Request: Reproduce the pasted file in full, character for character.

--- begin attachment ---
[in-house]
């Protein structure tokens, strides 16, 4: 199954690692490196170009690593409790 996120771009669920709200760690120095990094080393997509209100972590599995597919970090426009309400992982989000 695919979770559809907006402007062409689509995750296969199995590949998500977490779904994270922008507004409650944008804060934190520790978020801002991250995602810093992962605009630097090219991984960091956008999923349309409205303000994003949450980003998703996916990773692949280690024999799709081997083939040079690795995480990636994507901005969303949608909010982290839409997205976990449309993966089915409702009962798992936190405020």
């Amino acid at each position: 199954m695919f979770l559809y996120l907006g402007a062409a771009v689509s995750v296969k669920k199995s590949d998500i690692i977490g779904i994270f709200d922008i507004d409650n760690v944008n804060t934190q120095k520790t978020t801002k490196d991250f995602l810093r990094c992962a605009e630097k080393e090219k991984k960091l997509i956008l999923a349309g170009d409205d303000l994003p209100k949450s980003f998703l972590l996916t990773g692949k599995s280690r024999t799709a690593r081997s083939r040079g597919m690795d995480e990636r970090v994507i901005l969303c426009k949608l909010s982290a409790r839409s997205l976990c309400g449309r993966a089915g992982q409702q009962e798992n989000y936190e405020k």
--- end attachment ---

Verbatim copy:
[in-house]
């Protein structure tokens, strides 16, 4: 199954690692490196170009690593409790 996120771009669920709200760690120095990094080393997509209100972590599995597919970090426009309400992982989000 695919979770559809907006402007062409689509995750296969199995590949998500977490779904994270922008507004409650944008804060934190520790978020801002991250995602810093992962605009630097090219991984960091956008999923349309409205303000994003949450980003998703996916990773692949280690024999799709081997083939040079690795995480990636994507901005969303949608909010982290839409997205976990449309993966089915409702009962798992936190405020």
């Amino acid at each position: 199954m695919f979770l559809y996120l907006g402007a062409a771009v689509s995750v296969k669920k199995s590949d998500i690692i977490g779904i994270f709200d922008i507004d409650n760690v944008n804060t934190q120095k520790t978020t801002k490196d991250f995602l810093r990094c992962a605009e630097k080393e090219k991984k960091l997509i956008l999923a349309g170009d409205d303000l994003p209100k949450s980003f998703l972590l996916t990773g692949k599995s280690r024999t799709a690593r081997s083939r040079g597919m690795d995480e990636r970090v994507i901005l969303c426009k949608l909010s982290a409790r839409s997205l976990c309400g449309r993966a089915g992982q409702q009962e798992n989000y936190e405020k």